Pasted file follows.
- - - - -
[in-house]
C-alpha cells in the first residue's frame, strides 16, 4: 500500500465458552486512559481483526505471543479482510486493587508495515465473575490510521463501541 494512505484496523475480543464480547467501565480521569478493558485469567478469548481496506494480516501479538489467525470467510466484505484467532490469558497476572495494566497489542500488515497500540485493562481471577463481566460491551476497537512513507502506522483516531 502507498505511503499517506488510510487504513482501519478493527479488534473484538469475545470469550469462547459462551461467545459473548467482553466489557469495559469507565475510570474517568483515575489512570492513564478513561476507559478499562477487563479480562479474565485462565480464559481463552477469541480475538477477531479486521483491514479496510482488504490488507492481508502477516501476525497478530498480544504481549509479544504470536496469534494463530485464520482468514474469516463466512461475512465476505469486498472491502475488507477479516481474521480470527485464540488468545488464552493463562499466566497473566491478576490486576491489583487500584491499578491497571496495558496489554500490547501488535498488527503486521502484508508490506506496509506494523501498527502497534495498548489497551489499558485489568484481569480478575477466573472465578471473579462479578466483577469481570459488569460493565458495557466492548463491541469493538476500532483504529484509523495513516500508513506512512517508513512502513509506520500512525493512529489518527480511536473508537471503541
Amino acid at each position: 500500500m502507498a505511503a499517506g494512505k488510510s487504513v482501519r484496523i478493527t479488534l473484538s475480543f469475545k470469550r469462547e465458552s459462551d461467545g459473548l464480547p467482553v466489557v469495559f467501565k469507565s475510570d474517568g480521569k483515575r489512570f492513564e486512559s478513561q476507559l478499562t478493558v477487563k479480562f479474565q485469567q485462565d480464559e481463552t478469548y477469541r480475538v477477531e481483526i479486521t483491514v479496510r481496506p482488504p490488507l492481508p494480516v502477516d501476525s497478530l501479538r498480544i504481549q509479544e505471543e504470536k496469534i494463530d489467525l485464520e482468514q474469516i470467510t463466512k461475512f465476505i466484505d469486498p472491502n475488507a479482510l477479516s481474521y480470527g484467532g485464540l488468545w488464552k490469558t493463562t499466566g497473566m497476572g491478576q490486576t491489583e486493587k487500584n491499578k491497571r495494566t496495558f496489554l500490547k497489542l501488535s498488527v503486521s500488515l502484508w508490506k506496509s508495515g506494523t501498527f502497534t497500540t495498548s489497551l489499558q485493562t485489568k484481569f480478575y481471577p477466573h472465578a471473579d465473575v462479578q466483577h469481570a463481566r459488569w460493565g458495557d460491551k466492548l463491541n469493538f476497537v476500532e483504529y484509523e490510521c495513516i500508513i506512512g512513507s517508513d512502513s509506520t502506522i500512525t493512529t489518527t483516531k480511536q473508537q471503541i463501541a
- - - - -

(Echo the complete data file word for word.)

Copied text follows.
[in-house]
C-alpha cells in the first residue's frame, strides 16, 4: 500500500465458552486512559481483526505471543479482510486493587508495515465473575490510521463501541 494512505484496523475480543464480547467501565480521569478493558485469567478469548481496506494480516501479538489467525470467510466484505484467532490469558497476572495494566497489542500488515497500540485493562481471577463481566460491551476497537512513507502506522483516531 502507498505511503499517506488510510487504513482501519478493527479488534473484538469475545470469550469462547459462551461467545459473548467482553466489557469495559469507565475510570474517568483515575489512570492513564478513561476507559478499562477487563479480562479474565485462565480464559481463552477469541480475538477477531479486521483491514479496510482488504490488507492481508502477516501476525497478530498480544504481549509479544504470536496469534494463530485464520482468514474469516463466512461475512465476505469486498472491502475488507477479516481474521480470527485464540488468545488464552493463562499466566497473566491478576490486576491489583487500584491499578491497571496495558496489554500490547501488535498488527503486521502484508508490506506496509506494523501498527502497534495498548489497551489499558485489568484481569480478575477466573472465578471473579462479578466483577469481570459488569460493565458495557466492548463491541469493538476500532483504529484509523495513516500508513506512512517508513512502513509506520500512525493512529489518527480511536473508537471503541
Amino acid at each position: 500500500m502507498a505511503a499517506g494512505k488510510s487504513v482501519r484496523i478493527t479488534l473484538s475480543f469475545k470469550r469462547e465458552s459462551d461467545g459473548l464480547p467482553v466489557v469495559f467501565k469507565s475510570d474517568g480521569k483515575r489512570f492513564e486512559s478513561q476507559l478499562t478493558v477487563k479480562f479474565q485469567q485462565d480464559e481463552t478469548y477469541r480475538v477477531e481483526i479486521t483491514v479496510r481496506p482488504p490488507l492481508p494480516v502477516d501476525s497478530l501479538r498480544i504481549q509479544e505471543e504470536k496469534i494463530d489467525l485464520e482468514q474469516i470467510t463466512k461475512f465476505i466484505d469486498p472491502n475488507a479482510l477479516s481474521y480470527g484467532g485464540l488468545w488464552k490469558t493463562t499466566g497473566m497476572g491478576q490486576t491489583e486493587k487500584n491499578k491497571r495494566t496495558f496489554l500490547k497489542l501488535s498488527v503486521s500488515l502484508w508490506k506496509s508495515g506494523t501498527f502497534t497500540t495498548s489497551l489499558q485493562t485489568k484481569f480478575y481471577p477466573h472465578a471473579d465473575v462479578q466483577h469481570a463481566r459488569w460493565g458495557d460491551k466492548l463491541n469493538f476497537v476500532e483504529y484509523e490510521c495513516i500508513i506512512g512513507s517508513d512502513s509506520t502506522i500512525t493512529t489518527t483516531k480511536q473508537q471503541i463501541a